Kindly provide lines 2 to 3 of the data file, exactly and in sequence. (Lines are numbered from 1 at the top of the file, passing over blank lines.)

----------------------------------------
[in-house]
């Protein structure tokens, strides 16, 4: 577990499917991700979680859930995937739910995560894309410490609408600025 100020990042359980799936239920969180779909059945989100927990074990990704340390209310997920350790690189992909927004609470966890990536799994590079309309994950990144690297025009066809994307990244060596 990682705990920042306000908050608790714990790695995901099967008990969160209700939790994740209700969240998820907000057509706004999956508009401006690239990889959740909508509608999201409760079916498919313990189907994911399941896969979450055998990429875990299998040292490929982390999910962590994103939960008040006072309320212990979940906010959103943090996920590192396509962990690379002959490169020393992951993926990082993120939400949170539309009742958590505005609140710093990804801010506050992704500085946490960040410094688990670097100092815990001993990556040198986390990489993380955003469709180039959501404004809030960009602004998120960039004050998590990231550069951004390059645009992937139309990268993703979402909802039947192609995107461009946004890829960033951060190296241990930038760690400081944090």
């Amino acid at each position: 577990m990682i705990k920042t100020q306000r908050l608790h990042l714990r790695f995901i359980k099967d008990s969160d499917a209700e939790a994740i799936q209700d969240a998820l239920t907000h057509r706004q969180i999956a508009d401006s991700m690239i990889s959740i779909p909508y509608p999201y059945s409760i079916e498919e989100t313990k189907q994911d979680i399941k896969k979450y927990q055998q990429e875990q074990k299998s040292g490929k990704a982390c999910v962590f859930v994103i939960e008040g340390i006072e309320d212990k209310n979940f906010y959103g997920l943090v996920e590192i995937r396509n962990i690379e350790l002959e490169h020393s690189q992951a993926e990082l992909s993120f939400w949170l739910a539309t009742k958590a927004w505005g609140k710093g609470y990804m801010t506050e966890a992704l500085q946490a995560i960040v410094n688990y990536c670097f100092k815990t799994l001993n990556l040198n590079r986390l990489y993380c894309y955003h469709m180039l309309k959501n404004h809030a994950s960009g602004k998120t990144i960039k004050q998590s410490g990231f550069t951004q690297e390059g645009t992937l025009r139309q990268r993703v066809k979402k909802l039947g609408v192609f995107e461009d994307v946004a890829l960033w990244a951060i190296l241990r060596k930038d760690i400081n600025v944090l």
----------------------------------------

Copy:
């Protein structure tokens, strides 16, 4: 577990499917991700979680859930995937739910995560894309410490609408600025 100020990042359980799936239920969180779909059945989100927990074990990704340390209310997920350790690189992909927004609470966890990536799994590079309309994950990144690297025009066809994307990244060596 990682705990920042306000908050608790714990790695995901099967008990969160209700939790994740209700969240998820907000057509706004999956508009401006690239990889959740909508509608999201409760079916498919313990189907994911399941896969979450055998990429875990299998040292490929982390999910962590994103939960008040006072309320212990979940906010959103943090996920590192396509962990690379002959490169020393992951993926990082993120939400949170539309009742958590505005609140710093990804801010506050992704500085946490960040410094688990670097100092815990001993990556040198986390990489993380955003469709180039959501404004809030960009602004998120960039004050998590990231550069951004390059645009992937139309990268993703979402909802039947192609995107461009946004890829960033951060190296241990930038760690400081944090």
């Amino acid at each position: 577990m990682i705990k920042t100020q306000r908050l608790h990042l714990r790695f995901i359980k099967d008990s969160d499917a209700e939790a994740i799936q209700d969240a998820l239920t907000h057509r706004q969180i999956a508009d401006s991700m690239i990889s959740i779909p909508y509608p999201y059945s409760i079916e498919e989100t313990k189907q994911d979680i399941k896969k979450y927990q055998q990429e875990q074990k299998s040292g490929k990704a982390c999910v962590f859930v994103i939960e008040g340390i006072e309320d212990k209310n979940f906010y959103g997920l943090v996920e590192i995937r396509n962990i690379e350790l002959e490169h020393s690189q992951a993926e990082l992909s993120f939400w949170l739910a539309t009742k958590a927004w505005g609140k710093g609470y990804m801010t506050e966890a992704l500085q946490a995560i960040v410094n688990y990536c670097f100092k815990t799994l001993n990556l040198n590079r986390l990489y993380c894309y955003h469709m180039l309309k959501n404004h809030a994950s960009g602004k998120t990144i960039k004050q998590s410490g990231f550069t951004q690297e390059g645009t992937l025009r139309q990268r993703v066809k979402k909802l039947g609408v192609f995107e461009d994307v946004a890829l960033w990244a951060i190296l241990r060596k930038d760690i400081n600025v944090l």